• Set limits on how you help your adult child get through a crisis. Also, allow them to problem-solve by asking, “What do you think you can do to help the situation?”

3. Help Your Addicted Adult Child Get the Right Treatment

Your child may lack the money they need to get better. It can be hard for them to hold down a job or manage their finances. Most of their money may go towards feeding their addiction. Mental health issues often underlie substance abuse, which can make the whole situation more difficult and confusing. You are not expected to withhold money at all costs. Helping an addicted adult can involve contributing to therapy or counseling sessions, as well as rehab. If your child has mental health issues and gets sober without therapy, there’s a risk they might relapse. This is because the issues leading to addiction are still there. Substance abuse is a way of dealing with their pain of:

  • Isolation
  • Stress
  • Low self-esteem
  • Anxiety
  • Depression

It’s important for addicted adults to get the right treatment, so they stay sober. If you know your adult child has mental health issues, have a chat with them about therapy or counseling. You don’t want to force them to go. You want to make the suggestion and offer resources, and then let your adult child commit to regular therapy. An addiction treatment program that also addresses their dual mental health diagnosis may also be appropriate. Research support groups in your child’s area, such as Narcotics Anonymous (NA) or another 12-step program. If you feel that rehab (a detox program, inpatient rehab, or intensive outpatient treatment) is needed, then you might want to have a conversation about this with your adult child. If you want to know more about a specific local treatment center, reach out to them! Admissions offices are always willing to help and work with worried loved ones all the time. You can help an addicted adult child by having these conversations in a kind and understanding way. Let them know that you’re there to support them. Allow them to open up to you without fear of judgment, even if it’s hard for you to hear.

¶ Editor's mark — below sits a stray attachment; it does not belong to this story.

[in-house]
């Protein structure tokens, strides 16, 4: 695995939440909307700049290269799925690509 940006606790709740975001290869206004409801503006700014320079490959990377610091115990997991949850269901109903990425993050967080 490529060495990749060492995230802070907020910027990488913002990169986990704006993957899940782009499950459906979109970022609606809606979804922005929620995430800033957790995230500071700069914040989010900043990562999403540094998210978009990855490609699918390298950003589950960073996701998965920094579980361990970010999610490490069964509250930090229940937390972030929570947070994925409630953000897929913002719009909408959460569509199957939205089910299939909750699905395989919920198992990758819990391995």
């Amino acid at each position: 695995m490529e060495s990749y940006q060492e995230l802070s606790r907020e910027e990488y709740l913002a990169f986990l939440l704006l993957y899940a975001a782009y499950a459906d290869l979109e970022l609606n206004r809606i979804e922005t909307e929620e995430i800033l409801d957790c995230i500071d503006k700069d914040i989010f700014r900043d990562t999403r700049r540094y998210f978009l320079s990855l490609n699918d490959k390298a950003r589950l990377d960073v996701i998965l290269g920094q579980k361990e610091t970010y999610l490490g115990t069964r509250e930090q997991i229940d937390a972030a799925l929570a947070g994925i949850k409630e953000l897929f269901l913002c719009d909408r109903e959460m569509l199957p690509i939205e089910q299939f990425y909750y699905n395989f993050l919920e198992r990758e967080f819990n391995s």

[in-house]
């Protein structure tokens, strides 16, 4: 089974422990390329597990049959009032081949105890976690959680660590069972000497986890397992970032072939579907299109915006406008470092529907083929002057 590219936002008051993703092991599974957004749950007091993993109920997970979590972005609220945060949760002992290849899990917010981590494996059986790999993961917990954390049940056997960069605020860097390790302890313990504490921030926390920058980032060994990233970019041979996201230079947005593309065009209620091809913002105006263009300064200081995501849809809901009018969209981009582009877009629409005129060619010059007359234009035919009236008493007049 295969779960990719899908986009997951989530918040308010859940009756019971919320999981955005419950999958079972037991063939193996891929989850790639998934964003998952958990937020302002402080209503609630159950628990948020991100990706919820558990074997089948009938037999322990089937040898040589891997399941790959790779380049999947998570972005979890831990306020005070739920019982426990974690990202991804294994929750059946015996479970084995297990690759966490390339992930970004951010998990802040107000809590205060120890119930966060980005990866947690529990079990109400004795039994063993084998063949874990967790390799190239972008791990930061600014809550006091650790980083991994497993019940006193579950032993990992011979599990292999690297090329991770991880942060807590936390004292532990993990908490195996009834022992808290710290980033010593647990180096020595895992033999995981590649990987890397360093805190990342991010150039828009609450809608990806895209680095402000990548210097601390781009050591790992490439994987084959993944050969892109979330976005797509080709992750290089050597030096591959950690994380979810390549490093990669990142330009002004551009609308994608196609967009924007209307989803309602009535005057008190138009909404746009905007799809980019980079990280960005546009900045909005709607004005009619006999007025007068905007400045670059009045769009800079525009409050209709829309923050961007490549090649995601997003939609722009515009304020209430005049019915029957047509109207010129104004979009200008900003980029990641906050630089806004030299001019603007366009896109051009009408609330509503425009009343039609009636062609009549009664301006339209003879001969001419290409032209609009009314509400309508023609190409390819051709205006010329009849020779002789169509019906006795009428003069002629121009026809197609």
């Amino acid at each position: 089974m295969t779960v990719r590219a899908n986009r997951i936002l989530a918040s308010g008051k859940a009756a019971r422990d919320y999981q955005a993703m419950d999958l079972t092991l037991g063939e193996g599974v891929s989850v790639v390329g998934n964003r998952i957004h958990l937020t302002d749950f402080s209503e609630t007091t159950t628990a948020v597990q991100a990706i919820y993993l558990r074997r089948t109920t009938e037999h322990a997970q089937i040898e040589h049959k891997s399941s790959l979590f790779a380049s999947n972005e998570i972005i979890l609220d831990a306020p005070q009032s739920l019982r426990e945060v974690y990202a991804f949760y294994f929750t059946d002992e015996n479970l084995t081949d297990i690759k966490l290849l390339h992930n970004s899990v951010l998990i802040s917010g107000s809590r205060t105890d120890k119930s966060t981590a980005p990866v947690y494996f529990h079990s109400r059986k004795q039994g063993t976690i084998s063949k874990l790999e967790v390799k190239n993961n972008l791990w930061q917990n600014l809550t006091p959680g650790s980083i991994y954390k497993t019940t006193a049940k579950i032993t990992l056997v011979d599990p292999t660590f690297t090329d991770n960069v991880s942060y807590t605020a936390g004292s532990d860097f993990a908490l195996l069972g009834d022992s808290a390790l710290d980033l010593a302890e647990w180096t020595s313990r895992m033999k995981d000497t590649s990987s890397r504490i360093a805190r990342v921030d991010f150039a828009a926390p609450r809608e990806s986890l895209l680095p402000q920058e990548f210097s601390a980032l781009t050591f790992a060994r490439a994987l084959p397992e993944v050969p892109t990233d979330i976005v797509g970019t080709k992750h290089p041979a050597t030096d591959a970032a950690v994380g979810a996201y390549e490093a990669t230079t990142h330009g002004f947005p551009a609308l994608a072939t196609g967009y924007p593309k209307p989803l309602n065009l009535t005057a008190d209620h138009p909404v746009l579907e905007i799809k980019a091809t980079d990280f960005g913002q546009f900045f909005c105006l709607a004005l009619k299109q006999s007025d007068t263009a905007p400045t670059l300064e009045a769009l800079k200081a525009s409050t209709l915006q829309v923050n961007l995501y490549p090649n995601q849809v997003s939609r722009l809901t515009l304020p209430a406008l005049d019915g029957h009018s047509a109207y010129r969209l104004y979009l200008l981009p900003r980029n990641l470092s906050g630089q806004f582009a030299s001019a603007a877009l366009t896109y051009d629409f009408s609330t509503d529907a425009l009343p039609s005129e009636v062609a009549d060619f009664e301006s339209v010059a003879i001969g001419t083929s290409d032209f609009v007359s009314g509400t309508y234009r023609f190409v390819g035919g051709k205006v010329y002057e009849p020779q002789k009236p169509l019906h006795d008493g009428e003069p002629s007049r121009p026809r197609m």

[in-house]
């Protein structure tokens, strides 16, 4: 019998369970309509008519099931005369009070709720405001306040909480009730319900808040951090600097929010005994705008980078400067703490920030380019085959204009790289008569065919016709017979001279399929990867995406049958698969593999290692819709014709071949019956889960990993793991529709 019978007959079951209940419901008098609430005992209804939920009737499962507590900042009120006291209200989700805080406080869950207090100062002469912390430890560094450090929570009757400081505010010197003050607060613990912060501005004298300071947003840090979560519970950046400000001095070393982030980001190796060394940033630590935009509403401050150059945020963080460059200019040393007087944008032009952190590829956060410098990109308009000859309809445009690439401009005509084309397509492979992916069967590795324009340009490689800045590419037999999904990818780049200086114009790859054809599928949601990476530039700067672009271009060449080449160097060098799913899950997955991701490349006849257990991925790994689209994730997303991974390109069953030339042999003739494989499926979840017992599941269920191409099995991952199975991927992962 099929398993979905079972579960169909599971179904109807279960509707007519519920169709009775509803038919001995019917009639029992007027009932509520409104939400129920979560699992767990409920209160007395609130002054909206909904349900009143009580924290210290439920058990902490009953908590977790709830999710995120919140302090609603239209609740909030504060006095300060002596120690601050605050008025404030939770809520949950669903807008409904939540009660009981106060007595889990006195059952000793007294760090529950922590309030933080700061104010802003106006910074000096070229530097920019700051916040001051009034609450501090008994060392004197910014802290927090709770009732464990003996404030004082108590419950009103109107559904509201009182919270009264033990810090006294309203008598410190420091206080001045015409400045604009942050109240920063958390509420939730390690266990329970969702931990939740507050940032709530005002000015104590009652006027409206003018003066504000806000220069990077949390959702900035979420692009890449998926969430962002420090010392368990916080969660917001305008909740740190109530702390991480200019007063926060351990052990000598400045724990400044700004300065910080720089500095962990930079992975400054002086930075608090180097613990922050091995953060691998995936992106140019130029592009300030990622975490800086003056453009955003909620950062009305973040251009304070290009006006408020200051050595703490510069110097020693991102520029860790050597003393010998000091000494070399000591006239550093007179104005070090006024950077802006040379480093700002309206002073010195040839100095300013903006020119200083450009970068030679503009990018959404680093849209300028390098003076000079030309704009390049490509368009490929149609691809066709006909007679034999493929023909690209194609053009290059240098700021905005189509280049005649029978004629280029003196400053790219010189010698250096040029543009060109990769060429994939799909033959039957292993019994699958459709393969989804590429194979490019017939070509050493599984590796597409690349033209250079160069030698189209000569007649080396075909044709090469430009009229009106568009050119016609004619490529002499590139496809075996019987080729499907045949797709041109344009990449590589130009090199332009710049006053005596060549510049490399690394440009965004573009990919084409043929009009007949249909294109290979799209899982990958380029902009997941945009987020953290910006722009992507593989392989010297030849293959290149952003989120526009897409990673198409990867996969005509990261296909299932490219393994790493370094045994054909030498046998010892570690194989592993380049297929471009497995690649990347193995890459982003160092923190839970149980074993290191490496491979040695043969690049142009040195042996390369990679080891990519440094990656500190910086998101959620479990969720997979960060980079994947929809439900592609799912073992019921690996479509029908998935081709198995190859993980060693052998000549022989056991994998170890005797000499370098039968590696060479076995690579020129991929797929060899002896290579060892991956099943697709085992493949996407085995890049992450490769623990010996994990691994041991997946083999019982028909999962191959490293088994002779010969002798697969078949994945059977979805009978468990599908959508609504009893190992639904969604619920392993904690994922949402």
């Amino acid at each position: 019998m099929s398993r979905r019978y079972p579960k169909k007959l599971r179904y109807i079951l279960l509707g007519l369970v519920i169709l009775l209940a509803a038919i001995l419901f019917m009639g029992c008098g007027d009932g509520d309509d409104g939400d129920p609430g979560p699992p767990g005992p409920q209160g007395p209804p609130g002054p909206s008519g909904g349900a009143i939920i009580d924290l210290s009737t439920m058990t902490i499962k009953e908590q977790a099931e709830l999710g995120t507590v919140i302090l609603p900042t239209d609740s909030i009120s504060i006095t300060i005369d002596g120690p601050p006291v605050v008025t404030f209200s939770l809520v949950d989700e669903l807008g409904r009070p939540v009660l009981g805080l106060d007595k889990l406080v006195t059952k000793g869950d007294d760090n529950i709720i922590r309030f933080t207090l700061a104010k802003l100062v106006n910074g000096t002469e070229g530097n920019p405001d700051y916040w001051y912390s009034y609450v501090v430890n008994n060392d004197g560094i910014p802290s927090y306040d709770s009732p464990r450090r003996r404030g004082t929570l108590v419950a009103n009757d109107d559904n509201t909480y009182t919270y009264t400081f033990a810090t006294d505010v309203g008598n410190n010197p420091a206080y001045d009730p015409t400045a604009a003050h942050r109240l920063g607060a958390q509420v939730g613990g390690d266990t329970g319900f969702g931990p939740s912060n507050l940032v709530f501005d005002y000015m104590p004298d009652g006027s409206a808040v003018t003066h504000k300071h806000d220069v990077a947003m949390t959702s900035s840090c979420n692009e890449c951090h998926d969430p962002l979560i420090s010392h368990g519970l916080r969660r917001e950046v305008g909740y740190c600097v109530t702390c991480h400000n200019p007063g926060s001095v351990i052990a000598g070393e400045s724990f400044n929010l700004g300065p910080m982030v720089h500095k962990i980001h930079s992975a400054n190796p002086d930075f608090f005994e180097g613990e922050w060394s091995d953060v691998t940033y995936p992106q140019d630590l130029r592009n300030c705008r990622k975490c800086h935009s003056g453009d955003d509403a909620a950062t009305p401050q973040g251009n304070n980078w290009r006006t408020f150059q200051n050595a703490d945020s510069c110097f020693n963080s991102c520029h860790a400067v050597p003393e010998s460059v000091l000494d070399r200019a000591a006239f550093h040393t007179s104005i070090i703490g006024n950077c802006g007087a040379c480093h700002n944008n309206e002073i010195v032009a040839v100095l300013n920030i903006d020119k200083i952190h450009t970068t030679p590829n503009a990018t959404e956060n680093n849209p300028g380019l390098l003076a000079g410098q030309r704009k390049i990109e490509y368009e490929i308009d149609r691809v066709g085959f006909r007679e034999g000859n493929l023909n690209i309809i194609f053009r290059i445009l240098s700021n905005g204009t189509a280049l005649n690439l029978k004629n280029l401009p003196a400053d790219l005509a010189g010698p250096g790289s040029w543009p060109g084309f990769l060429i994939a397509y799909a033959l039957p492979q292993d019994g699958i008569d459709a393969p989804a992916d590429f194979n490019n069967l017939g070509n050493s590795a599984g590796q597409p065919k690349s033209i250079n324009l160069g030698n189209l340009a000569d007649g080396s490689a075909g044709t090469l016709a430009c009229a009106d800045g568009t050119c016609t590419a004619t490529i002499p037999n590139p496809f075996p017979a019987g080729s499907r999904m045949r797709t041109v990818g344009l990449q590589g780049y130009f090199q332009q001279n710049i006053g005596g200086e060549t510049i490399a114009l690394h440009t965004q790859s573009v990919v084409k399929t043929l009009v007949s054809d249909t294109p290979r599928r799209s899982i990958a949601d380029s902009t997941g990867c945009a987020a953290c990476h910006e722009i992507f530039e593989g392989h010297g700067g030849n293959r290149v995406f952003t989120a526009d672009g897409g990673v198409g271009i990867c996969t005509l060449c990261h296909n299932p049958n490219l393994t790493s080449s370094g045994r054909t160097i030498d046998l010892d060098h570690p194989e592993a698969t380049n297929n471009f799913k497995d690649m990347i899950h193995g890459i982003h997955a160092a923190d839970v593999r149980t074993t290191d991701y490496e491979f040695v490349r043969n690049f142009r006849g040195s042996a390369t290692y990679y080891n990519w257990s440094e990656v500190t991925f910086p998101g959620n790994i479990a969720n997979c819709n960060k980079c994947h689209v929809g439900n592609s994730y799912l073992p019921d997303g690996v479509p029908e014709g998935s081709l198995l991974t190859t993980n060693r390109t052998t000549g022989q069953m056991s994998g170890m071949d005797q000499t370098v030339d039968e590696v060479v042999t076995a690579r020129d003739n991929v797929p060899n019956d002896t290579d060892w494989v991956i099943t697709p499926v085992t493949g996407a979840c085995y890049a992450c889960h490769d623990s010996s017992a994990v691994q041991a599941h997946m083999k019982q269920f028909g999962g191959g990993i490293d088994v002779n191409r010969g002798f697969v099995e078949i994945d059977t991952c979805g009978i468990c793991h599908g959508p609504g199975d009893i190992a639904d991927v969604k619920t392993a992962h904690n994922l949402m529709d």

4. Take Care of Yourself

From time to time—or almost all the time—you might feel hopeless about your child’s situation—and yours. An addicted adult child can be a major source of stress and frustration. Yet there’s always hope that they’ll recover. If you’re the parent of an addicted child, it’s important to protect your mental health. If this sounds selfish, think about how well you can support someone else—and set boundaries—if you’re burnt out. You can find support at groups like Al-Anon, a group for people with addicted family members or friends. The group works on the principle of detachment with love. This means caring for an adult child by letting them learn from their mistakes. For parents of addicted adults, this is usually the most helpful thing you can do. Learn to Cope is another peer-support group for family members and parents coping with a loved one addicted to substances. You may also want to look into therapy for yourself. Meeting with someone objective can help you get what you need to off your chest. Parenting an addicted adult child can be complicated. Being firm, supportive, loving, and consistent all at once takes practice and patience. But it is possible with the right resources. You can do it!